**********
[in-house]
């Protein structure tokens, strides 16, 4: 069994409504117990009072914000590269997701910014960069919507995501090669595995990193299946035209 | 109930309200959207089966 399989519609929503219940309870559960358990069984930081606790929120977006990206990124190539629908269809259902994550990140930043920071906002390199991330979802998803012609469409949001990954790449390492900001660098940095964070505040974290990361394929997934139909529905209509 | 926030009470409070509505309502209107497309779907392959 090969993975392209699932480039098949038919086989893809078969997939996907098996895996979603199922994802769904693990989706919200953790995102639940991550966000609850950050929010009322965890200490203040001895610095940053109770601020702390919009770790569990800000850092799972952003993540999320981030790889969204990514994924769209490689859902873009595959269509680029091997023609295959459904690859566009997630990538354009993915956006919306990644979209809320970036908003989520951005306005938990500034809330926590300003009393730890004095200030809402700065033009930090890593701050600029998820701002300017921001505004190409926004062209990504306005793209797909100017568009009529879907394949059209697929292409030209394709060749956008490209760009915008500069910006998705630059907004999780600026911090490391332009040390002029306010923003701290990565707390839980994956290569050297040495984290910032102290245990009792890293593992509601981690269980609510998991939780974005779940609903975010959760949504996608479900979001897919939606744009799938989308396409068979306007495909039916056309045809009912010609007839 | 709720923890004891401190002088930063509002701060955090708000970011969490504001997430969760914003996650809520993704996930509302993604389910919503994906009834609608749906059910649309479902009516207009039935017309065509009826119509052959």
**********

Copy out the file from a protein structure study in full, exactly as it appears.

[in-house]
């Protein structure tokens, strides 16, 4: 069994409504117990009072914000590269997701910014960069919507995501090669595995990193299946035209 | 109930309200959207089966 399989519609929503219940309870559960358990069984930081606790929120977006990206990124190539629908269809259902994550990140930043920071906002390199991330979802998803012609469409949001990954790449390492900001660098940095964070505040974290990361394929997934139909529905209509 | 926030009470409070509505309502209107497309779907392959 090969993975392209699932480039098949038919086989893809078969997939996907098996895996979603199922994802769904693990989706919200953790995102639940991550966000609850950050929010009322965890200490203040001895610095940053109770601020702390919009770790569990800000850092799972952003993540999320981030790889969204990514994924769209490689859902873009595959269509680029091997023609295959459904690859566009997630990538354009993915956006919306990644979209809320970036908003989520951005306005938990500034809330926590300003009393730890004095200030809402700065033009930090890593701050600029998820701002300017921001505004190409926004062209990504306005793209797909100017568009009529879907394949059209697929292409030209394709060749956008490209760009915008500069910006998705630059907004999780600026911090490391332009040390002029306010923003701290990565707390839980994956290569050297040495984290910032102290245990009792890293593992509601981690269980609510998991939780974005779940609903975010959760949504996608479900979001897919939606744009799938989308396409068979306007495909039916056309045809009912010609007839 | 709720923890004891401190002088930063509002701060955090708000970011969490504001997430969760914003996650809520993704996930509302993604389910919503994906009834609608749906059910649309479902009516207009039935017309065509009826119509052959």